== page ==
August 31, 2014
OpinionWednesday, June 25, 2014
The ‘Puma tradition’ has taken a check
That goal, what a goal, by Lionel Messi against Iran, brought out the loudest of celebrations for so many million suffering over the Argentine performance in front of a television set. The team was not finding the way to beat a side considered a minor nation in the grand world of football. This World Cup, like never before, has showed us that the notion of big and small teams is no longer a fact.
In that sense, in rugby there are huge differences between the elite and the rest. As much as in football the best in the world can lose against a much lower-ranked country, this would never happen in the oval-ball code. In fact, the All Blacks, historically the top ranked team in the world, will try to equal the world record of consecutive wins, at the moment at 17. Only in the Rugby World Cup they play against teams considered small; their previous 16 wins have been against top 10 nations.
If they were to play against teams ranked way below them — say a Uruguay, Chile or Spain to name three — it would be so uneven it would be dangerous. Today, Argentina is fighting to stay in that elite. Since the 2007 Rugby World Cup the team has been largely unsuccessful, with few big wins that have resulted in them losing positions in the International Rugby Board world rankings. Today they are ranked 12th.
Friday’s game against Scotland could have pushed them upwards to eighth after a week outside the top 10 due to having lost the series against Ireland. Yet, that game sent them deeper into the rankings; the win that seemed to be forthcoming ended in defeat with a late Scottish comeback. The team lost one position after that hurtful loss.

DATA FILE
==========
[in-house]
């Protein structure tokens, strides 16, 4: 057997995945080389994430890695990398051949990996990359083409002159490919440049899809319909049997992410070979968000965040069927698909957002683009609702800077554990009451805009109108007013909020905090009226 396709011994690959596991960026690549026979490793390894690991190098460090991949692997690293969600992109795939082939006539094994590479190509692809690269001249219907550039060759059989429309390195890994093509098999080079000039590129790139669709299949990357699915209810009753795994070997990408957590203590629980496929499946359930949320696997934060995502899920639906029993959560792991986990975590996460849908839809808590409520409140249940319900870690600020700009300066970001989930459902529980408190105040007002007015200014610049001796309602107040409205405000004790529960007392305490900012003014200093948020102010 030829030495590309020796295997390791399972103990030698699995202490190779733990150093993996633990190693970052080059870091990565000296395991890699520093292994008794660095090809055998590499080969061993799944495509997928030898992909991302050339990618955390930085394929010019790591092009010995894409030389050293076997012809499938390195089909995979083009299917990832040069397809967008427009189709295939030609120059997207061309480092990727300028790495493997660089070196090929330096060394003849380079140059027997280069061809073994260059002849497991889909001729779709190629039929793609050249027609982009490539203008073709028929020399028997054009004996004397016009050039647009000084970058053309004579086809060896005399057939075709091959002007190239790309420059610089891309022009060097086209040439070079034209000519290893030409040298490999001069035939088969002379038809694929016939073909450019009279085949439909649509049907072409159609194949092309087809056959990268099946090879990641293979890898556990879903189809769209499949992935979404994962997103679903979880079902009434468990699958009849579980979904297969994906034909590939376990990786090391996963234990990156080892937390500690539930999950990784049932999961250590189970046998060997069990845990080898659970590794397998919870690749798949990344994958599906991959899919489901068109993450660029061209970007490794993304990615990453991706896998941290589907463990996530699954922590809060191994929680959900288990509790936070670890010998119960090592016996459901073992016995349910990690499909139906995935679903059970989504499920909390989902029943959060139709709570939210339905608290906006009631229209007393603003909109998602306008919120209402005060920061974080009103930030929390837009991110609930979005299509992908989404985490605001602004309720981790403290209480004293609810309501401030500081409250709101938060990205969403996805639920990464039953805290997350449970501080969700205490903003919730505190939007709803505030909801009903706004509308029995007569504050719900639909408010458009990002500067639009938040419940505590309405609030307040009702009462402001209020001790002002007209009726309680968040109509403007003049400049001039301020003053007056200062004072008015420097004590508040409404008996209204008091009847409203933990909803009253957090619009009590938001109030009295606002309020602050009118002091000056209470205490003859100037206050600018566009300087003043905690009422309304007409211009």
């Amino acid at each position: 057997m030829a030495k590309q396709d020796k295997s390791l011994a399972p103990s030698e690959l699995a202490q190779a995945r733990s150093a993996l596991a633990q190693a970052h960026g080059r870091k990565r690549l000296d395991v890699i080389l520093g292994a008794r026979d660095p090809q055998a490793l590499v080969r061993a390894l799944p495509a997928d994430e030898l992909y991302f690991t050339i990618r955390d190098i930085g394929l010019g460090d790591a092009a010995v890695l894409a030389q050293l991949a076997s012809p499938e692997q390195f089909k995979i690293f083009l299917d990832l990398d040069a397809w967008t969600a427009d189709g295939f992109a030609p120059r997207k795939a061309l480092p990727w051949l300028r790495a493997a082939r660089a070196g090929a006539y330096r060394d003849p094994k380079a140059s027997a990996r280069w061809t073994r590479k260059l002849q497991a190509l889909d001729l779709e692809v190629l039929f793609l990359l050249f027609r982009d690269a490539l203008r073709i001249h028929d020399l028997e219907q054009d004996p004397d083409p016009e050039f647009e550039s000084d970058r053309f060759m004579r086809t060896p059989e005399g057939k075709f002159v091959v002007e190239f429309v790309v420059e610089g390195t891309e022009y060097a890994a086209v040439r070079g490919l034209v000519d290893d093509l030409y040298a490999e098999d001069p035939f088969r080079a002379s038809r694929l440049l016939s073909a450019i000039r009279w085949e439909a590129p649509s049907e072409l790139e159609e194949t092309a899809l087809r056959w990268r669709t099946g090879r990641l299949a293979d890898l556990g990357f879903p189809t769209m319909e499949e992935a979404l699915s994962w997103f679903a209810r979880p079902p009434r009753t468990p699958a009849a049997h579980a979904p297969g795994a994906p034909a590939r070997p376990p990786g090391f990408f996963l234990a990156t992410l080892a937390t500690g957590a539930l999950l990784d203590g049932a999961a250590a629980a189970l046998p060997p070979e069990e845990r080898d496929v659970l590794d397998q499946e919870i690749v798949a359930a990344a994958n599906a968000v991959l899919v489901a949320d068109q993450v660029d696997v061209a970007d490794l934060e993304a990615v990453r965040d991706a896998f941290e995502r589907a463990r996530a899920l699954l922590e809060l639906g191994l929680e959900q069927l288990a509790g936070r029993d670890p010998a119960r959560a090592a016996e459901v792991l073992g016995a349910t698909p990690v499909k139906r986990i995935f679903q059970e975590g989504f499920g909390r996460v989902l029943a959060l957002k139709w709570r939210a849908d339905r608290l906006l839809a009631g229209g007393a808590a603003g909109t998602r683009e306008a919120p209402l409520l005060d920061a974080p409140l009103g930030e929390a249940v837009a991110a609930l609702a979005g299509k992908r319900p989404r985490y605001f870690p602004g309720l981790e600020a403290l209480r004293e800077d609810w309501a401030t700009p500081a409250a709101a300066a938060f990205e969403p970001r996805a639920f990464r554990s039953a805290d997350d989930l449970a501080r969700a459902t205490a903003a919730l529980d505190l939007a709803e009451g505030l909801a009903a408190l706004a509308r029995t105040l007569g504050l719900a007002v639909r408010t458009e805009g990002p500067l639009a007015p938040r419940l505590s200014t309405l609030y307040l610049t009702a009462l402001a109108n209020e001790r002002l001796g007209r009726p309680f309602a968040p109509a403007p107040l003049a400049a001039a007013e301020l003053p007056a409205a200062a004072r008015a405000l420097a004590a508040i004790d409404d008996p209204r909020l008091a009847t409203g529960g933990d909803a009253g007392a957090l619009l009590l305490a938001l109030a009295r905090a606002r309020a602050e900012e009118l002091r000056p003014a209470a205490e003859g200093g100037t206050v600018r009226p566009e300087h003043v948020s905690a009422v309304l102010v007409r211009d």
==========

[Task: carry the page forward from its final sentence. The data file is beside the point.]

The position in the ranking, produced weekly by the IRB, shows where the team deserves to be nowadays. Between the start of June 2013 and the closing of the test window in Córdoba, Los Pumas have played 15 test-matches against top teams and only won twice: against Georgia and Italy.
Preparation for the hard Rugby Championship starts later this week in the United States. Once again, the national team will tackle the best three in the world at home and away: first South Africa and then New Zealand and Australia. Having said that the best seldom lose against teams ranked lower than them in rugby, we shouldn’t expect many happy returns in this tournament. The goal will be on performing at a level that can make them and us proud.
There is no doubt that there is hard work behind the team, and players are not holding back. The coaching staff has been in the job for eight months now and as they prepare for the trip to Florida, they are analysing what worked and what went wrong. No one doubts that there is an urgent need for wins.
Reality must be tackled head on: Argentina belongs between the eighth and 12th place. A win this past weekend would have settled them at eighth. They failed and will go into the Rugby Championship at their worst ever ranking. The long and fruitful Puma tradition has taken a reality check. Now is the time to work on recovering that prestige.